If Women Ruled The World
Ethel Ennis, the phenomenal Baltimore singer, who in the early years of international stardom rejected the frantic demands of the road and what she perceived to be the increasing in sincerity and superficiality of show business, nonetheless, boasts an all-star performance resume equal to that of most legendary jazz singers.
She performed in Europe with an all-star Benny Goodman band, jammed with Louis Armstrong and Count Basie, sung on national television with Duke Ellington, Wynton Marsalis, McCoy Tyner, Stephane Grappelli, Ray Brown, Billy Taylor, Milt Jackson, Toots Thielmans, Joe Williams, Phil Woods and Gerry Mulligan. Eventually decided to use her native city as a home base and become a self-proclaimed “semi-star,” occurring in selective international festivals and performances.
Since she began singing as a high school pianist in a professional jazz group, Ethel has left little musical terrain uncharted. She has appeared at major music festivals, concert and club venues and on national broadcasting programs in every decade since the 1950s. She continues to perform with the Great American Music Ensemble on National Public Radio, at festivals and in the Kennedy Center in Washington, where she has been called arguably “the most accomplished jazz singer performing today.”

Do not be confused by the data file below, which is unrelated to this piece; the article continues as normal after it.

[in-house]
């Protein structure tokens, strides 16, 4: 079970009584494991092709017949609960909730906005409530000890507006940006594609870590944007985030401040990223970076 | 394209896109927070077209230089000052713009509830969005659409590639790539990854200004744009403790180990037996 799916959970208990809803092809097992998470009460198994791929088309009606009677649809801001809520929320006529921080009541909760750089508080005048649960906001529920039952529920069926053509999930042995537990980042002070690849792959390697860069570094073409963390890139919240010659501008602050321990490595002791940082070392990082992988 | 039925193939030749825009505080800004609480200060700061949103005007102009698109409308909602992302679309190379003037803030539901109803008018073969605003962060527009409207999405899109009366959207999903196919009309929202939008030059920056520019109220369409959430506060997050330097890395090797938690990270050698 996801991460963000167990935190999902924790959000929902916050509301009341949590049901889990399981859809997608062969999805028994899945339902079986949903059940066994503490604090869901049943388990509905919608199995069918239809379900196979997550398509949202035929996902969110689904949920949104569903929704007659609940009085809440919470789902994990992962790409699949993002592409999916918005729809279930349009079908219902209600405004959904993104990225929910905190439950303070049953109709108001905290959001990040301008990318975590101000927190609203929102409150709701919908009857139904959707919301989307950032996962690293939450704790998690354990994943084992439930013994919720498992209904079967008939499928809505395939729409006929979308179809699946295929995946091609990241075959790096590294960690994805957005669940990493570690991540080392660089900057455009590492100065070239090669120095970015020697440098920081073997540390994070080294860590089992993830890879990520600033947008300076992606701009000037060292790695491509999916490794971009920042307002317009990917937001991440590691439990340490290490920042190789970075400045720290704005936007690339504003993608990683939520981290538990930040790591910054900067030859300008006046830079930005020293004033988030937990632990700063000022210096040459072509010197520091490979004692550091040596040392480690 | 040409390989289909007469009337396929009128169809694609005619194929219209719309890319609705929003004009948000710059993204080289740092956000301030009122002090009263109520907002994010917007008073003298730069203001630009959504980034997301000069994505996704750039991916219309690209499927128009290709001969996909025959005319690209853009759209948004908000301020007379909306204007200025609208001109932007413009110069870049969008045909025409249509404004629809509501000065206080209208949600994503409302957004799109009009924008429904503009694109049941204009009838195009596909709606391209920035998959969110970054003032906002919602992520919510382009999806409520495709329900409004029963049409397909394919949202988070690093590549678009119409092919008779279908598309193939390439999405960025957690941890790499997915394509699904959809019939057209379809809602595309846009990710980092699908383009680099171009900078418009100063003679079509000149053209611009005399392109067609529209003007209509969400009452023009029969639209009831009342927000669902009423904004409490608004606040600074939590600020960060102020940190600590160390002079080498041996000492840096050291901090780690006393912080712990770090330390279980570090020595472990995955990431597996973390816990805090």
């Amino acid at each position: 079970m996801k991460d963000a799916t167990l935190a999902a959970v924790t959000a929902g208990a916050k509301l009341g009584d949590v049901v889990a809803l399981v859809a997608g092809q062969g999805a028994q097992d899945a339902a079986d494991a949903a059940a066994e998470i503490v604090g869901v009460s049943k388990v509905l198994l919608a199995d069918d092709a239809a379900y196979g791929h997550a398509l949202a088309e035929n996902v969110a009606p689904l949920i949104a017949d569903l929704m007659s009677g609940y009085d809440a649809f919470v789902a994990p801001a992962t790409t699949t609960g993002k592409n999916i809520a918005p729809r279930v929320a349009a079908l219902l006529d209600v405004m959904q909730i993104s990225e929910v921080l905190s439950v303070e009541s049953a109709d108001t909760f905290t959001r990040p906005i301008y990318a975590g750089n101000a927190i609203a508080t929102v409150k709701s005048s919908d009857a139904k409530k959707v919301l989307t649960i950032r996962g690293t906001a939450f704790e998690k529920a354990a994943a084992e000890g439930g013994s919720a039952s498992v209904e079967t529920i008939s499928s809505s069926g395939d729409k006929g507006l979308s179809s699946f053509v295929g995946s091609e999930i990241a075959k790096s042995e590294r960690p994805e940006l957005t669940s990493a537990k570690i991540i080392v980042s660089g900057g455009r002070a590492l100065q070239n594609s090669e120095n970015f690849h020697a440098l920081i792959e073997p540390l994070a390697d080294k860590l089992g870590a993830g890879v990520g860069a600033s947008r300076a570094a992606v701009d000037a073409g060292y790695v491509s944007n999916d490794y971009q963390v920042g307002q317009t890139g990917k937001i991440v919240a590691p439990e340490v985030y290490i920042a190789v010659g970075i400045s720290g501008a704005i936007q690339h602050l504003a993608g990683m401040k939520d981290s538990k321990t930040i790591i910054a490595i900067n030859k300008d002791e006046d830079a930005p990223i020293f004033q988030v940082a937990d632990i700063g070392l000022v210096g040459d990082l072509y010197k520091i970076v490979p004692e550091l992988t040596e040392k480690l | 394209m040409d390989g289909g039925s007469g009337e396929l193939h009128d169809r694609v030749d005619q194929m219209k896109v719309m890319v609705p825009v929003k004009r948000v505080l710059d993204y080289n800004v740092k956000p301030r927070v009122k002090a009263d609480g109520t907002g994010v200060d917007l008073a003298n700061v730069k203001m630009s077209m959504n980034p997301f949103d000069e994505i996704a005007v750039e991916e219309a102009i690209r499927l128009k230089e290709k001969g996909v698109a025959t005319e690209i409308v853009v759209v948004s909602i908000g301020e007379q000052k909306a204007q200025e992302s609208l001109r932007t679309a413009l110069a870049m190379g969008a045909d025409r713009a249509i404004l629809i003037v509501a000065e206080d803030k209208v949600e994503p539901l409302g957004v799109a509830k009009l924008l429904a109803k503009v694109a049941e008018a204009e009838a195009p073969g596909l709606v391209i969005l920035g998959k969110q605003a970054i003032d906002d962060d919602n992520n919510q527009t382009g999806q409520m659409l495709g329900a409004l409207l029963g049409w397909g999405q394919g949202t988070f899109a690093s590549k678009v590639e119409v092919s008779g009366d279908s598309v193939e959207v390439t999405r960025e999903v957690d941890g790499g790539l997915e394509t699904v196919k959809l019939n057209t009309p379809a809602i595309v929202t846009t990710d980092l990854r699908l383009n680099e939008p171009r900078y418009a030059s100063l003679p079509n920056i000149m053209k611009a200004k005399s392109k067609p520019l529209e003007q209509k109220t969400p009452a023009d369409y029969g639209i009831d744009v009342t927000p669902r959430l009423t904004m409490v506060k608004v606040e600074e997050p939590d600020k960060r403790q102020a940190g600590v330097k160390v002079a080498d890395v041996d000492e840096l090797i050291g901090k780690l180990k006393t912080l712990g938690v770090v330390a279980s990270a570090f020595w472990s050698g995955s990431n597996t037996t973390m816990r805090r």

According to her biography, Ethel Ennis, the Reluctant Jazz Singer, by Sallie Kravetz (Gateway Press), Ms. Ennis set a precedent singing the National Anthem solo a cappella at Richard Nixon’s re-inauguration, an approach to the anthem which has since been copied many times. She performed at the White House during both his and Jimmy Carter’s administrations.
As Baltimore’s official ambassador she introduced American jazz at an international music festival in Xiamen, China, where she sang a jazz version of a native folk song in Chinese.. Ethel has also appeared four times in Rotterdam, another sister city and represented the United States in Norway during the commemoration of the first American soldier killed in World War II. Her Turkish concerts in 1996 at the Ankara International Music Festival and for the Turkish-American Association “deeply impressed the audiences with the magic of jazz.” She returned to Turkey for repeat performances in the Spring of 1997.
Ethel’s first national recording was made in 1955 for Jubilee Records. Since that time, she has recorded 10 albums for Capitol, Atlantic, RCA and BASE. In 1997, she signed a contract with Savoy Jazz Records. If Women Ruled The World is her first effort for Savoy.